While its sole purpose was not the collection of the land tax or geld, the survey illustrates William’s obvious need to revise the tax lists in light of the altered pattern of ownership occasioned by the Norman Conquest and consequent settlement. For example, Domesday includes nearly two hundred landowners who possessed estates yielding one hundred pounds yearly. By 1086, this aggregate included only two Englishmen. Among the lesser magnates, that number was one in fourteen and a single bishopric remained in English hands. There was less transfer of properties further down the social scale; however, the settlement transformed landholdings throughout the country and many who owned lands in 1066 found themselves leasing them twenty years later. Because of the immediate military threat from abroad, William had to know what resources he could draw on to defend his territories. He also understood the advantages of settling disputed land claims held for peace and stability in England. The survey allowed William to accomplish both goals.


The immediate significance of the Domesday Book was as an administrative document used to arbitrate disputes between central and local government. It is a precise record of the location and value of lands and, as such, was an essential reference to sheriffs and other royal officials charged with settling tenure disputes for nearly two hundred years. During William’s reign, no estate, even those forfeit for rebellion, could be transferred without his approval. The value of the survey in this connection was that it permitted him to know readily which of his vassals was acquiring too many estates and thereby becoming too powerful. Within a century of its completion, its reputation was so profound that the survey had acquired the popular name “Domesday,” according to Richard Fitzneale, author of Dialogus de scaccario (c. 1179; The Ancient Dialogue Concerning the Exchequer, 1758). The reference was to the Day of Judgment, from which there was no appeal.

Although its principal purposes may have been feudal and fiscal, the Domesday Book’s enduring importance is found in the comprehensive portrait it provides of English rural life in the eleventh century. It records more than thirteen thousand place-names and permits a reasonably accurate population estimate for England of about two million in 1086. Of that total, there were more than one hundred thousand villeins, peasants tied to the land who owed labor service to the lord of the manor. They also held a share in the common field. This aggregate headed nearly one-third of the households in the country. The south and southwest contained nearly thirty thousand slaves, more than twice the number of free men. The details of mills, ponds, plows, and livestock are similarly full.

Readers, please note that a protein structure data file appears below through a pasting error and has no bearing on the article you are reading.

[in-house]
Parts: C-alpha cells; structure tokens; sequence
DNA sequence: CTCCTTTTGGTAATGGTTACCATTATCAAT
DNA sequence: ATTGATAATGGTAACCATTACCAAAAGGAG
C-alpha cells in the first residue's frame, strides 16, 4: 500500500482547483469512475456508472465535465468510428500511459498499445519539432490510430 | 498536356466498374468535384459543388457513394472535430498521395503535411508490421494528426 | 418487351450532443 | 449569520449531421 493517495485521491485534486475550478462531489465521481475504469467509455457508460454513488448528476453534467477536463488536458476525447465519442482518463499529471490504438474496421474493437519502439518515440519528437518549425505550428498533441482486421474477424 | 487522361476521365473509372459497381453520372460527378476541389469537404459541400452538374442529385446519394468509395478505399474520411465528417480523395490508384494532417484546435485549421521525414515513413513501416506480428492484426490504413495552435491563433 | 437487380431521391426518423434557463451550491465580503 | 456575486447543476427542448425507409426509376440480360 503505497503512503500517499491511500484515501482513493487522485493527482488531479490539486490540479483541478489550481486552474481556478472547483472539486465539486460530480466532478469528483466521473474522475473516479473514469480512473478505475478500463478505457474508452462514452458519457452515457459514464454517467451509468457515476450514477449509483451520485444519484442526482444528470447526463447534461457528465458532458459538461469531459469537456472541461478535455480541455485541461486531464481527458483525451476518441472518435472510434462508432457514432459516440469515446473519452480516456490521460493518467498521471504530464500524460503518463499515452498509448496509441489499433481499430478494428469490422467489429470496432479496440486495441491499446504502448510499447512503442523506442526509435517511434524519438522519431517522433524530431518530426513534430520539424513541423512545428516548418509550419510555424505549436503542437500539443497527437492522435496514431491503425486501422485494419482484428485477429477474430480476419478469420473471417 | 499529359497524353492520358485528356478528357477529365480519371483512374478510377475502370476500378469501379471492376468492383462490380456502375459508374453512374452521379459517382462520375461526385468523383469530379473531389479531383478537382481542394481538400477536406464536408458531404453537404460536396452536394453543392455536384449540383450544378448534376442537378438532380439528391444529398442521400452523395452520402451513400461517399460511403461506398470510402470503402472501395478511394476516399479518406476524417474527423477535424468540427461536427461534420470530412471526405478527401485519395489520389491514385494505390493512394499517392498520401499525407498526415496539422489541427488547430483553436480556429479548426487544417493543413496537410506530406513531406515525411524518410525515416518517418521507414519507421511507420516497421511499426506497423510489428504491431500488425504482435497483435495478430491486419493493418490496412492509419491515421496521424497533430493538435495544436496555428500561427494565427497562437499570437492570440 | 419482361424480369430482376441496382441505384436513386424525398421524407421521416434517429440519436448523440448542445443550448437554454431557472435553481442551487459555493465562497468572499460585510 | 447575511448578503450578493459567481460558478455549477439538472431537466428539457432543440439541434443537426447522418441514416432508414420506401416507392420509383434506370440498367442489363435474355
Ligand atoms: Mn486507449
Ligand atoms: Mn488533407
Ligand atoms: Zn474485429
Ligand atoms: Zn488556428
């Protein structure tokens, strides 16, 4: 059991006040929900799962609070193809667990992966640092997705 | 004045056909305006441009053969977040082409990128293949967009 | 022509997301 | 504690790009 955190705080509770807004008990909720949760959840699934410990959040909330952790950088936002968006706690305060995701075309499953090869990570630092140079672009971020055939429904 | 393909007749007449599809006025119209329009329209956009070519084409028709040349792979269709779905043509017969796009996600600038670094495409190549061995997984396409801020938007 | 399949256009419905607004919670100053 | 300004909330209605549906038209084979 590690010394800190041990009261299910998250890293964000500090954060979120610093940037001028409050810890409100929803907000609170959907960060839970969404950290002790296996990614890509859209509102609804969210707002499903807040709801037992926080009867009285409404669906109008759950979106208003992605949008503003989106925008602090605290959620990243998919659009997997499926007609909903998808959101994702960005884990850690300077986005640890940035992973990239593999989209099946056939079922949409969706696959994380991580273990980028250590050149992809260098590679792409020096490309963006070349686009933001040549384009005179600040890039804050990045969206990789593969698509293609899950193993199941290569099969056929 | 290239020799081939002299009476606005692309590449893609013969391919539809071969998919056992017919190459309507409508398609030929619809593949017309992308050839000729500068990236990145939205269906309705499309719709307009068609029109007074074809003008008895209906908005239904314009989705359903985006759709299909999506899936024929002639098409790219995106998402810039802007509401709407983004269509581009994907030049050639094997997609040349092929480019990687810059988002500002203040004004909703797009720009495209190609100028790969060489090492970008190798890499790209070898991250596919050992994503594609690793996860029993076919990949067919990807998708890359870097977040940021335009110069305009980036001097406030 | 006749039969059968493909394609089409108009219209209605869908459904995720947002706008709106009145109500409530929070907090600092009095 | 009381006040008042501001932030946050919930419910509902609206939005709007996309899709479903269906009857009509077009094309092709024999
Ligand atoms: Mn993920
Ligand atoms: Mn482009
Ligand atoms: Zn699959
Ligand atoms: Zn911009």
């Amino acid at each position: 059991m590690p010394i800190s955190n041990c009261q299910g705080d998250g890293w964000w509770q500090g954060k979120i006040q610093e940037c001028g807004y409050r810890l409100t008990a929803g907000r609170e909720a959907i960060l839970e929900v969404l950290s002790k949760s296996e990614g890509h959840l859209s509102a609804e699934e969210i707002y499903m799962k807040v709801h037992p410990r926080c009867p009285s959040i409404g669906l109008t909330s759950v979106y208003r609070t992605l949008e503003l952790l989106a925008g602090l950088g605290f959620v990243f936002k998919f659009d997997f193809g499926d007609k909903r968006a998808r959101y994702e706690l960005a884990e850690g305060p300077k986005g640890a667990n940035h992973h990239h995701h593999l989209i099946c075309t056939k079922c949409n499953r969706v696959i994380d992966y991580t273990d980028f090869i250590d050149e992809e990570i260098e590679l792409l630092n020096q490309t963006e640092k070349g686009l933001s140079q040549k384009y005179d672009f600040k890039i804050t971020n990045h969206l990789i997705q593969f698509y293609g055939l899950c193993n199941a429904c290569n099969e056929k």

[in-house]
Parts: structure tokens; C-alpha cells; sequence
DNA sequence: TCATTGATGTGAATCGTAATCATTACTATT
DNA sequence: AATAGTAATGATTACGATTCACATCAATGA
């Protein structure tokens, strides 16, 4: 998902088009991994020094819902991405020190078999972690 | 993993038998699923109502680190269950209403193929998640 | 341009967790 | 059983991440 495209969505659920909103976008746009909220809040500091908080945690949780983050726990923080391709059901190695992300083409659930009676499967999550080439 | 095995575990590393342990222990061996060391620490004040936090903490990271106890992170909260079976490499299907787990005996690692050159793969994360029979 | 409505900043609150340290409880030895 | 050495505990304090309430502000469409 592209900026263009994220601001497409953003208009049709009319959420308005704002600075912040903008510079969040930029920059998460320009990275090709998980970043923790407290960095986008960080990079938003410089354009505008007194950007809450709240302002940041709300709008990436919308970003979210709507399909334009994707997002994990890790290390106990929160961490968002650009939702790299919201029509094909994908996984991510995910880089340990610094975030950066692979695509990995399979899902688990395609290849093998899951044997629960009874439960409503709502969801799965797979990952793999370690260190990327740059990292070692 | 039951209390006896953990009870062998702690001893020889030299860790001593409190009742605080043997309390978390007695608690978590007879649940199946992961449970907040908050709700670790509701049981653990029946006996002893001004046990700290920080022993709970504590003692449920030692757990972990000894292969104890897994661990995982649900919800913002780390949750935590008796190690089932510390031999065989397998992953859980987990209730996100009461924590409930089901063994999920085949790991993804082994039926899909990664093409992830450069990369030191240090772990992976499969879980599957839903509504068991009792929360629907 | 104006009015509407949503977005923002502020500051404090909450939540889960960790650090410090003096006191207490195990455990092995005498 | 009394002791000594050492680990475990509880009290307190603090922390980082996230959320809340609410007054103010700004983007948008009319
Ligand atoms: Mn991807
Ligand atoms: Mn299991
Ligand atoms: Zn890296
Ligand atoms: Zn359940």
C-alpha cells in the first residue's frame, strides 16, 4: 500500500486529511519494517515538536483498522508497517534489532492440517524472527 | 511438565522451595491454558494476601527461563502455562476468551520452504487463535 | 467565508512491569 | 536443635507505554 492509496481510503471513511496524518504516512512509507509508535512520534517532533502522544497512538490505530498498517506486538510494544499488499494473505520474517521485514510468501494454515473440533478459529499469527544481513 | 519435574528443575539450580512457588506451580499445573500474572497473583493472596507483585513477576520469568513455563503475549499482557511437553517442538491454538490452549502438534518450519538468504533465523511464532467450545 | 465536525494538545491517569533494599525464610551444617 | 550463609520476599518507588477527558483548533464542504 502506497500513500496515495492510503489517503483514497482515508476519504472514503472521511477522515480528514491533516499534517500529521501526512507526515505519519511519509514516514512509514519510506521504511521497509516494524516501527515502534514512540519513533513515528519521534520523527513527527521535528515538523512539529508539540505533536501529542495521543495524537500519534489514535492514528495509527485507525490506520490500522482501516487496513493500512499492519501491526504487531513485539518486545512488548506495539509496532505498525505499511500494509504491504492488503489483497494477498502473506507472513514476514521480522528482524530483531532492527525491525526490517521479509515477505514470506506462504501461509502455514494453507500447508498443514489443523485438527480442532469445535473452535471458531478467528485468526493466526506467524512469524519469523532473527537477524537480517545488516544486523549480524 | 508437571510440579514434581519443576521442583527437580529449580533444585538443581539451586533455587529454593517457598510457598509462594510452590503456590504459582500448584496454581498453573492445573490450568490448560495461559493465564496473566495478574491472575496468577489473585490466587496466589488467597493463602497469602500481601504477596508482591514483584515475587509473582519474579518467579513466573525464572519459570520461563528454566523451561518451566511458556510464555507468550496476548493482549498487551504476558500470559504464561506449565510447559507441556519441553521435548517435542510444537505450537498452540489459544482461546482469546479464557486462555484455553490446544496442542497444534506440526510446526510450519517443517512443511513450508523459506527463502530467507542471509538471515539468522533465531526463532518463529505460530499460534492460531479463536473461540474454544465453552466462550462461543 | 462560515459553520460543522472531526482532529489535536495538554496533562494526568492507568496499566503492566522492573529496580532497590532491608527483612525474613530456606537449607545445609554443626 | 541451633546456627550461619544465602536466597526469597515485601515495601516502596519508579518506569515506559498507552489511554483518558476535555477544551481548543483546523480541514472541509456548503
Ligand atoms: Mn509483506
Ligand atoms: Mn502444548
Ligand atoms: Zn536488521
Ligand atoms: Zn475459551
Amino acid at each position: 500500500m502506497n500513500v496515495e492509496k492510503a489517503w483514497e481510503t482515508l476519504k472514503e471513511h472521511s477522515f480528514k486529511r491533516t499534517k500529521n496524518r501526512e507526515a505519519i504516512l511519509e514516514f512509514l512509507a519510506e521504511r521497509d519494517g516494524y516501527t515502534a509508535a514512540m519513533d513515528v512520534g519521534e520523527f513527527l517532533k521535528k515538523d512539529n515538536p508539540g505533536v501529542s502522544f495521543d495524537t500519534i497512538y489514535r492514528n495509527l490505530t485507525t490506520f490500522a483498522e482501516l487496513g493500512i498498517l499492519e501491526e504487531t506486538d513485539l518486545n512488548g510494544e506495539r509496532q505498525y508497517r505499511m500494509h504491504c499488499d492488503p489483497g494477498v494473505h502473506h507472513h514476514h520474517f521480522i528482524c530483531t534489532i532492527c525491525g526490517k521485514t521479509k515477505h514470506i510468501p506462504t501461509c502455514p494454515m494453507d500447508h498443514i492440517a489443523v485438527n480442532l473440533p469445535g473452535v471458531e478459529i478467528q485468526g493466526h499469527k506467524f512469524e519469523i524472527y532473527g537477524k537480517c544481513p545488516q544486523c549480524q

The Domesday survey gave William precise knowledge of his kingdom. It facilitated collection of the geld, helped settle title disputes caused by the Norman Conquest, and showed the general resources of England in a compact form useful to royal administrators at the time and ever since.

Further Reading
  • citation-type="booksimple"

    xlink:type="simple">Darby, H. C. Domesday England. New York: Cambridge University Press, 1986. Summary volume to Domesday Geography, which was produced earlier in five volumes under Darby’s direction. Compares contemporary lists with the Domesday Book, illustrates the feudal purpose of the survey, and includes full statistics.
  • citation-type="booksimple"

    xlink:type="simple">Douglas, David C. William the Conqueror: The Norman Impact upon England. Berkeley: University of California Press, 1964. Standard biography of William. Examines William in Normandy but focuses on the Conquest and the establishment of Norman rule and influence in England.
  • citation-type="booksimple"

    xlink:type="simple">Fleming, Robin. Domesday Book and the Law: Society and Legal Custom in Early Medieval England. New York: Cambridge University Press, 1998. Covers the transmission of legal information, the inquest and justice, and disputes. Includes the text of the “Exchequer Domesday Book” and “Little Domesday Book.”
  • citation-type="booksimple"

    xlink:type="simple">Galbraith, V. H. The Making of Domesday Book. New York: Clarendon Press, 1961. Stresses that the purpose of the Domesday was feudal, not fiscal.
  • citation-type="booksimple"

    xlink:type="simple">Holt, J. C., ed. Domesday Studies. Rochester, N.Y.: Boydell Press, 1987. Essays examine range of political, economic, administrative, and structural topics associated with the survey, the making of the Domesday Book, and the times.
  • citation-type="booksimple"

    xlink:type="simple">Maitland, Frederic William. Domesday Book and Beyond: Three Essays in the Early History of England. New York: Cambridge University Press, 1987. First published in 1897, this work spurred the modern scholarly study of the Domesday. Concentrates on social structure, feudal tenure, and the hides, and emphasizes the survey’s fiscal purpose.
  • citation-type="booksimple"

    xlink:type="simple">Roffe, David. Domesday: The Inquest and the Book. New York: Oxford University Press, 2000. Discusses the book’s “mystique,” land rights, the Domesday inquest, disputes and dispute resolutions, the writing of the book, and more.
  • citation-type="booksimple"

    xlink:type="simple">Sawyer, Peter, ed. Domesday Book: A Reassessment. Baltimore: Edward Arnold, 1985. Collection of articles that illustrate the range of scholarship on the survey, the survey’s intent, the paleography of the manuscripts, and the problems executing the survey.
  • citation-type="booksimple"

    xlink:type="simple">Williams, Anne, and G. H. Martin, eds. Domesday Book: A Complete Translation. New York: Penguin Books, 2002. A one-volume translation of the text, which amounts to more than fourteen hundred pages. Includes an index.

Categories: History